1. Krysten – Thank you so much for this post. It is not something I could possibly do with my twin boys in our given situation, but, it is certainly something I have considered or really, daydreamed about. In my case I am able to balance full-time work because of having the right flexibility in various the positions I have had where I can work from home when one of them is sick or know that my husband could just as easily if I couldn’t. I realize it is not the case for all and so, I am very grateful. I think there is a lot to be said for the pressure you talk about that we put on ourselves if we make an adjustment such as this. Thinking we need to lose the weight, volunteer more, gain new experiences, etc. It has been a long, slow road but I have been realizing I cannot do that to myself. My boys are my reminder to soak in all the moments, good and bad, especially those moments when we are together on weekends and vacations since I do have to work full-time. So much more reflection from your post going on in my head. Thank you.

  2. Thanks, Nicole. It’s great that you have the flexibility you need. I was fortunate that my former employer was very flexible, but I still felt like I had to be there to lead my team – virtually or otherwise — and I felt torn when I had to put the baby down to answer an email or hop on a call.
    And I do agree that our generation (my generation is Generation X) was bred to achieve. Many of us are first-generation college graduates who wanted to do our housewife-mothers proud by earning the same income as our husbands. Kudos to you for balancing it all – with twins!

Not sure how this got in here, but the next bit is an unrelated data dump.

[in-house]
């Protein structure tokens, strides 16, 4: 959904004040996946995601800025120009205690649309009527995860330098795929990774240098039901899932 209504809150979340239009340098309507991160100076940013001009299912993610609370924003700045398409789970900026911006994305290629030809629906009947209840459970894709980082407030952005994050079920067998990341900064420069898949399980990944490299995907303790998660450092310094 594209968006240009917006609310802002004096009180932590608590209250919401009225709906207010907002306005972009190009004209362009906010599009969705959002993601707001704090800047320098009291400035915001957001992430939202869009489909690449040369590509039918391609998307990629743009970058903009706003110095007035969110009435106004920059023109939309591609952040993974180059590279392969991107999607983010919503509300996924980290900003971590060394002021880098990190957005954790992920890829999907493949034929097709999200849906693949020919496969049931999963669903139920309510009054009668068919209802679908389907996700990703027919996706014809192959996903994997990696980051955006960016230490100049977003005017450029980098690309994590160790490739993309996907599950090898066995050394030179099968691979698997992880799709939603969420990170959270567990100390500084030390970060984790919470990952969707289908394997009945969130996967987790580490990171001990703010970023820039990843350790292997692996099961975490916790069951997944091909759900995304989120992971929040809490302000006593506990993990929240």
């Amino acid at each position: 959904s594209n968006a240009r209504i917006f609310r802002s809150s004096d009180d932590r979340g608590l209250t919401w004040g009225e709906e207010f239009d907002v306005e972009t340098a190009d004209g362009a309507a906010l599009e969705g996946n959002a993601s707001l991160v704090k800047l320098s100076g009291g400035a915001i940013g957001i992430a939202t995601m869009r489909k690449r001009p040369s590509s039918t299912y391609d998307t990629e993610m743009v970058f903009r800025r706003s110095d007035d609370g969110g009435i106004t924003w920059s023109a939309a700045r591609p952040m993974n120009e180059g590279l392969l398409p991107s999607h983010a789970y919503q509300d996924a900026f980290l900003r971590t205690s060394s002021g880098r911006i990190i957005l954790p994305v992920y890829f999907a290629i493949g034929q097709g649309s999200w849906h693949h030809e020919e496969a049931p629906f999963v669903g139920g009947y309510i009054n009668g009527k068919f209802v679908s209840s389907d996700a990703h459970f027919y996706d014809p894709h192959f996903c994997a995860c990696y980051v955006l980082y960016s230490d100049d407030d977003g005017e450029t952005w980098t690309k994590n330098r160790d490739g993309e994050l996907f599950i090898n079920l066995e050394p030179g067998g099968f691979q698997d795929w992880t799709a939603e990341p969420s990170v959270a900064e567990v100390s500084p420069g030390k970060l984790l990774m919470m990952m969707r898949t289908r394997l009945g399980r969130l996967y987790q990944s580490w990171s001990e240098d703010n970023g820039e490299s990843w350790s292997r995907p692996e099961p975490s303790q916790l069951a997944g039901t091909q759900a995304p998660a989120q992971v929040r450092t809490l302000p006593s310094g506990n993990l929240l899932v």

3. Krysten, this post speaks to me right now on so many levels. I left a full-time job behind about 1.5 years ago and have loved every minute of the new freedoms I have. It’s not that I have free time, I never do. Working part-time, starting my own business, and two kids doesn’t leave much. I have enjoyed the freedom of not being tied to a 50 hour/week job where I am expected to answer emails at night and be on call. I also have enjoyed the freedom of having my kids home with me all summer. Nearly impossible to work from home with them here, but so glad to have them with me while they are little. I too thought I would do so much more and have so much more free time! I am not financially free however so it has come full circle that I may have to choose full-time work again. It’s a constant struggle in my head to figure out what is the next right move for me and the family. I like the reminder that nothing is set in stone, I need that right now. Excellent post!

    • Diana, it’s such a tough balance to strike when the reality is that it takes two full-time incomes to pay for a mortgage, cars, childcare, and food–never mind saving for retirement and a child’s college education. This afternoon, one of my colleagues brought in his 10-week-old daughter. It made me sad to not even remember what Everett felt like at 10 weeks. His first year was such a blur because I was more focused on work than I was on him. What I wouldn’t give for some of that time back! Here’s to hoping we have high-income potential when we do decide to return to the full-time trenches!